I do not know how to let things die;
hand, a curved cup around limp
leaves, wilted plant against fingers gently
moulding moist soil into a bed for dis-
here is warmth,
here is comfort,
here is a shelter in the storm—
do not mind my battered body,
do not touch my bleeding fingers,
rest easy in the shade of my grief
(it will not touch you,
even my tears do not touch my cheeks);
You are a dead thing I have only recently
learned to leave buried.
You, a voice in the cool of the afternoon;
You, the burning hand of a Guyana sun,
sweat curling beneath breast under the
weight of school uniform,
shoulders pressed together beneath the
open shadow of concrete corridors;
Do I bury you, always, with the bitterness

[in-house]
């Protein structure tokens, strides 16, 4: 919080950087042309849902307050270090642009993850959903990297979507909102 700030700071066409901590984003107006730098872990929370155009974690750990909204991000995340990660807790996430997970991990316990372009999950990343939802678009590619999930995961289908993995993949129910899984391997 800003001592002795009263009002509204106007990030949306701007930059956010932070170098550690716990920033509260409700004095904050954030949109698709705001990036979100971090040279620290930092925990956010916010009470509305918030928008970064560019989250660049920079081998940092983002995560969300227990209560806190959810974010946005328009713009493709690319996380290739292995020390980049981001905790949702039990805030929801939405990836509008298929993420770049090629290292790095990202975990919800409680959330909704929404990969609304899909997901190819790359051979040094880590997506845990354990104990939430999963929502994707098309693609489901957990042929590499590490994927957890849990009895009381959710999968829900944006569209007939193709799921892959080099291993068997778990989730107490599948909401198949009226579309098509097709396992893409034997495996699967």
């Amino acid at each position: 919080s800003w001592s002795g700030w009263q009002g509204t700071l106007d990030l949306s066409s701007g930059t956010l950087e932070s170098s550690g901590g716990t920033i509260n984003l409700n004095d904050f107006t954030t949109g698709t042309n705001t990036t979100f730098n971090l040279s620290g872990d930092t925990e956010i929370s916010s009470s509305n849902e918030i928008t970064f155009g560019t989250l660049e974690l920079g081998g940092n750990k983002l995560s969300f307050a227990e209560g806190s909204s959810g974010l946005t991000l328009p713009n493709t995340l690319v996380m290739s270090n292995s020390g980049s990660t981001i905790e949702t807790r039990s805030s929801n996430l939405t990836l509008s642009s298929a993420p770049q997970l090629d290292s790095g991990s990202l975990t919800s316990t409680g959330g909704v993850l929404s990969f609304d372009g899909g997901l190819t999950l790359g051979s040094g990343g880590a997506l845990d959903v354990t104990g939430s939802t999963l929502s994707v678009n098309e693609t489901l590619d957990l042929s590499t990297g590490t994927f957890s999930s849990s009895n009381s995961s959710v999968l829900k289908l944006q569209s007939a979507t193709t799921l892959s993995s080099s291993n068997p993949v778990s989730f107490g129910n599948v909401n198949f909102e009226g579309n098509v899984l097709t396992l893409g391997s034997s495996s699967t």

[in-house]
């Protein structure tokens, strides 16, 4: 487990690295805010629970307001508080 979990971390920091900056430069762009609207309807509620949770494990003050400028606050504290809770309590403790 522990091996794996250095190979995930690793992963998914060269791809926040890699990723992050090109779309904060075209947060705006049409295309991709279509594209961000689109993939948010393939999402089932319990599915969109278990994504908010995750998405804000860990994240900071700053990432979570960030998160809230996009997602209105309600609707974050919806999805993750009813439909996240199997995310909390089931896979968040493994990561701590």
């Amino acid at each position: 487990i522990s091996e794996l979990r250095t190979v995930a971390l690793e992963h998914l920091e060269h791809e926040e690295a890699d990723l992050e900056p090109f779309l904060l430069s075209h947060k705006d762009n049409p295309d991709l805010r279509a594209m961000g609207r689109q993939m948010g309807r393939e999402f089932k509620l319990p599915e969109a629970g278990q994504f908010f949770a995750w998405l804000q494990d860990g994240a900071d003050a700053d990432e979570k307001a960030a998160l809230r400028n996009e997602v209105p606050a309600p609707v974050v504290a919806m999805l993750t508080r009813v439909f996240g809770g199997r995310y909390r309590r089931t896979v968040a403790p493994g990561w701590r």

of my grief?
Do I bury you, only, with the bitterness of
I think only of you as you ought to be
bat twisting on a dried field
crack of ball against bat’s breast
I remember you only, as you were:
What were you?
The iron band around my throat
I hold in reminder that I should
leave you rotting?
The rush of happy breath held
in the soft, and tender, curve of
your hand holding mine?
Garden-nurse, and necromancer,
let go your crafts. Ask only
for ash, of the burial ground.
Not sour, stained bones.
Not rotting flesh.
Not a skull to hold tears.
K.N.O.W. April 1, 2019. Monday. NaPoWriMo Day 1.